Now, I don’t think most of the people in the audience were consciously racist. But I do believe that the charge stung precisely because, as good liberals (the precincts surrounding the development voted from 75% to 85% for Obama in 2008), they believe themselves to be incapable of racism. And to be sure, their bias isn’t the kind that leads someone to put on the bedding and burn crosses.
But it is paternalistic. They are unable to imagine that they have neighbors who can’t afford the options they’d put in the place of WalMart, and who would welcome a WalMart in walking distance. And they were stunned to hear from a black man that he very much wanted something that they were convinced he had no business wanting.
Almost 60 years ago, Billy Wilder had Humphrey Bogart, in the character of Titan of Industry Linus Larabee, explain things to his ne’er-do-well kid brother, William Holden, in the 1954 Paramount picture, Sabrina:
Wilder wasn’t a corporate shill. In The Apartment, he showed that he understood as well as anyone how to satirize the business world. But this is a lesson that many of those yelling about Wal-Mart that warm evening might bear in mind.
As mentioned yesterday, the Denver Democrats have invited Rep. Maxine Waters to speak at the annual State House District 7 Unity Dinner this Saturday night. While we think Waters is a terrible excuse for a Congressman, she’s all-too-representative of her party in at least one respect – a belief that it’s possible to give money to one person without taking it away from someone else.
As the interview deteriorates from a policy discussion into Waters’s patented grievance-mongering, CNBC’s redoubtable Mark Haines former analyst and Erin Burnett go from incredulity to resignation, that they’re dealing with someone with roughly a 1st grade understanding of accounting. In fact, you can only arrive at her beliefs through a rigorous process of re-education; 1st grade math problems routinely feature apples being taken away from Johnny and given to Timmy.
In the past, HD7 has invited Mayor Michael Hancock, Auditor Dennis Gallagher, and Speaker Andrew Romanoff. Say what you will about them, they have the virtue of being adults. Hancock and Gallagher have demonstrated fiscal common sense in their positions with the city, and while we’ve had our disagreements with Romanoff in the past, he at least demonstrated some understanding of economic and fiscal matters. (Who knows? Maybe she’s even one of the idiots who needs educating?)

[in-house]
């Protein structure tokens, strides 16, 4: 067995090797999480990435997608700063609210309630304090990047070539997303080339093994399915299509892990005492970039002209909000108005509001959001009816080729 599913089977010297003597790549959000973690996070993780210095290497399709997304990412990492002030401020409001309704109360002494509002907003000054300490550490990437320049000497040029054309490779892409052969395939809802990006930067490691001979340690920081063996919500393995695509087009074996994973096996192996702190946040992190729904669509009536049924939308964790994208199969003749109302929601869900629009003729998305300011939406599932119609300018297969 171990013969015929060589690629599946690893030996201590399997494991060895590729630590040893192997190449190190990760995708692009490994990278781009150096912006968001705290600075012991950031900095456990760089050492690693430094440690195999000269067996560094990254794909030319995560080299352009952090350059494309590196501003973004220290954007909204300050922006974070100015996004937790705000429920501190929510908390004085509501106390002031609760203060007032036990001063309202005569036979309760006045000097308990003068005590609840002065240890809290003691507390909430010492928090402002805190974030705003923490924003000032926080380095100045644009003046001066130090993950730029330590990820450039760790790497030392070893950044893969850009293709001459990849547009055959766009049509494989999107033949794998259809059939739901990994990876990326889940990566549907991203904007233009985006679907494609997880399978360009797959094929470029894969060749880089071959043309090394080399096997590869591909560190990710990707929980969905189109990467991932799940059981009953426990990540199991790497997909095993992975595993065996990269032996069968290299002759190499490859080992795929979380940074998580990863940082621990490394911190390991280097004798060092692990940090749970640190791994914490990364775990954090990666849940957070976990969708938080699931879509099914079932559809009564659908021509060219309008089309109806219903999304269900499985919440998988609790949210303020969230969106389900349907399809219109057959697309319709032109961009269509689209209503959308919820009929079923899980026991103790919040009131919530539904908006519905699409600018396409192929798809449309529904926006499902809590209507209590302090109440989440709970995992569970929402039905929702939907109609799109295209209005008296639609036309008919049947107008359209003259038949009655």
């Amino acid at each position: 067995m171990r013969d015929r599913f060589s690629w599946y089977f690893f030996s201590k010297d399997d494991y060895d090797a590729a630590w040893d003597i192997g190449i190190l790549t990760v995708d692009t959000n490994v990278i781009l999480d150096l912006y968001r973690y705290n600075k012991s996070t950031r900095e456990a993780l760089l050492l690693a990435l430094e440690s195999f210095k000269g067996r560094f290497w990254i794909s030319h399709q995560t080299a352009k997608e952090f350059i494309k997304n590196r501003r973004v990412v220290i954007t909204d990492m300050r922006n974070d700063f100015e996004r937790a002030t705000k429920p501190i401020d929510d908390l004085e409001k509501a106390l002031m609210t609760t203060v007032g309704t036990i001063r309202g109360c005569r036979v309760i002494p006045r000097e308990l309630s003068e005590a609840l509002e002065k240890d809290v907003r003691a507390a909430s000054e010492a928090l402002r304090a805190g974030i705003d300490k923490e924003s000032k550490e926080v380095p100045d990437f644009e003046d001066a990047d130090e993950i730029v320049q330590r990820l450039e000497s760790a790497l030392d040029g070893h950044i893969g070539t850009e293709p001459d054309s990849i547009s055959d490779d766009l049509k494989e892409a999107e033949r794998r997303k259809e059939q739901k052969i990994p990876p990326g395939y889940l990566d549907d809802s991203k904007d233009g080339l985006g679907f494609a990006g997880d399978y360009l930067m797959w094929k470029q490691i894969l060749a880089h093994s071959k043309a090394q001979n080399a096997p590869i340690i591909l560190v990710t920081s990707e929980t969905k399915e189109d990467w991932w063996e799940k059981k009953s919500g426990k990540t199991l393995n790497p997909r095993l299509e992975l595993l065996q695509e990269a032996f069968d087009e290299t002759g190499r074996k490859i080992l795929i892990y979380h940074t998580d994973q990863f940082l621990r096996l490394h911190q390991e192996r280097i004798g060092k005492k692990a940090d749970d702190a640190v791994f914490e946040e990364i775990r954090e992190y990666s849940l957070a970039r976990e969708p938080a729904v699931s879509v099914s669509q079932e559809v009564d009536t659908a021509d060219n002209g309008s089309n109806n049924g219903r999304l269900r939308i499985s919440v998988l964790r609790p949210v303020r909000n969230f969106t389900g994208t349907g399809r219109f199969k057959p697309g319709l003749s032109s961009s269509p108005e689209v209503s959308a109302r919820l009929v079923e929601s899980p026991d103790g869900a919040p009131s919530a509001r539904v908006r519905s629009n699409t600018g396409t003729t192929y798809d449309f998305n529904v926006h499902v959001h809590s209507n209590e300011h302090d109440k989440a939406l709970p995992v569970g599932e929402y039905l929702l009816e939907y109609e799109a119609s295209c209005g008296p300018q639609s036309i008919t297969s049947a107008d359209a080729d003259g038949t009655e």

People like Hancock, Gallagher, and Romanoff have actually had responsibilities to larger groups that have pulled them to the center, in rhetoric, if not always in deed. Waters, with a safe seat in south-central, has the luxury of indulging her worst impulses on a regular basis, and probably isn’t the ideal figure for a broad-based party to unify around.
If the Denver Democrats insist on inviting folks like Maxine Waters to keynote these dinners, perhaps they need to rename them the Fragmentation Dinner.
I’m smart enough to realize that there’s no power on earth, aside from maybe Frank Capra, that can make a bank an object of sympathy. But yesterday’s Two-Minutes’ Hate outside Wells Fargo’s main Denver office sure came close:
When the call went out, this was the focus on ProgressNow’s email:
Over the last four years, Wells Fargo’s federal income tax rate was just 3.8%–less than what nurses, firefighters, teachers and janitors pay–despite making some $69.1 billion in profit. If Wells Fargo had paid their fair share in federal taxes, Colorado would have received an extra $53 million–money to hire hundreds of teachers, nurses and firefighters.
The source for this claim seems to be a Citizens for Tax Justice report, claiming to show that Wells Fargo actually got back $680 million, on $49.4 billion in profit, from 2008-2010, and then applying the same methodology to 2011.
There are many flaws in the CTJ’s study, beginning with the idea that while the tax expense isn’t real, somehow its “current” component is more real than its “deferred” component. It’s a mistake that they have a history of making, especially in years following recessions and election years, when the difference between financial accounting and tax accounting depresses apparent tax rates. It’s a mistake that Megan McArdle and Fortune have caught the New York Times making as well.
Cash, on the other hand, is real. Cash represents an actual check that Wells Fargo wrote to the Federal government. So while the IRS wasn’t writing Wells Fargo a $4 billion check in 2009, the company’s Statements of Cash Flows do say that on $64 billion of net income, it wrote checks to the government for $11.7 billion over those four years. To the extent that this represents “real” taxes paid, it constitutes an 18% tax rate.
But here’s one of the most revealing claims: